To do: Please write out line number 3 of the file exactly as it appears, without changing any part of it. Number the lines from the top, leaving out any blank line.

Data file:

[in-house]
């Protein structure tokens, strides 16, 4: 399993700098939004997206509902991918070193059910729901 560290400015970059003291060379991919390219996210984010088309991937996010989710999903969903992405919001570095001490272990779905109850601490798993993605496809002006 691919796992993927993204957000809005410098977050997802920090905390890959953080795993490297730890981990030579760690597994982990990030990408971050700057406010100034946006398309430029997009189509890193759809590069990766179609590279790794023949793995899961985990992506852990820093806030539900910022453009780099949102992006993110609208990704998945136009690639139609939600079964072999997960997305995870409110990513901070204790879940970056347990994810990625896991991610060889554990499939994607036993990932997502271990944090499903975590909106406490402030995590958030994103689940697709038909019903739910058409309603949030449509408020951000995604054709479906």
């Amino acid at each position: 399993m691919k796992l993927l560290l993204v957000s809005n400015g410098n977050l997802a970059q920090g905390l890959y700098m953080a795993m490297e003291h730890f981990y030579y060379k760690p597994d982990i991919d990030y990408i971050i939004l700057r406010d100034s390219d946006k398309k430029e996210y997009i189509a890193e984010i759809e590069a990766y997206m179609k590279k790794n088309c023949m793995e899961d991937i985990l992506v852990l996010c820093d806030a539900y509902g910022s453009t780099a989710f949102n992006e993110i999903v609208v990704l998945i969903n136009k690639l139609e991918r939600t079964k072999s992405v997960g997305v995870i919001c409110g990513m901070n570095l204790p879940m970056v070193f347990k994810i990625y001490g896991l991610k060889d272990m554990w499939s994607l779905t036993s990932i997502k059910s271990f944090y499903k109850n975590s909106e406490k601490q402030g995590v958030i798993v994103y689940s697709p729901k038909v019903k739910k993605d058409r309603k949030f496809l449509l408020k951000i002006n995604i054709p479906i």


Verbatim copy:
């Amino acid at each position: 399993m691919k796992l993927l560290l993204v957000s809005n400015g410098n977050l997802a970059q920090g905390l890959y700098m953080a795993m490297e003291h730890f981990y030579y060379k760690p597994d982990i991919d990030y990408i971050i939004l700057r406010d100034s390219d946006k398309k430029e996210y997009i189509a890193e984010i759809e590069a990766y997206m179609k590279k790794n088309c023949m793995e899961d991937i985990l992506v852990l996010c820093d806030a539900y509902g910022s453009t780099a989710f949102n992006e993110i999903v609208v990704l998945i969903n136009k690639l139609e991918r939600t079964k072999s992405v997960g997305v995870i919001c409110g990513m901070n570095l204790p879940m970056v070193f347990k994810i990625y001490g896991l991610k060889d272990m554990w499939s994607l779905t036993s990932i997502k059910s271990f944090y499903k109850n975590s909106e406490k601490q402030g995590v958030i798993v994103y689940s697709p729901k038909v019903k739910k993605d058409r309603k949030f496809l449509l408020k951000i002006n995604i054709p479906i």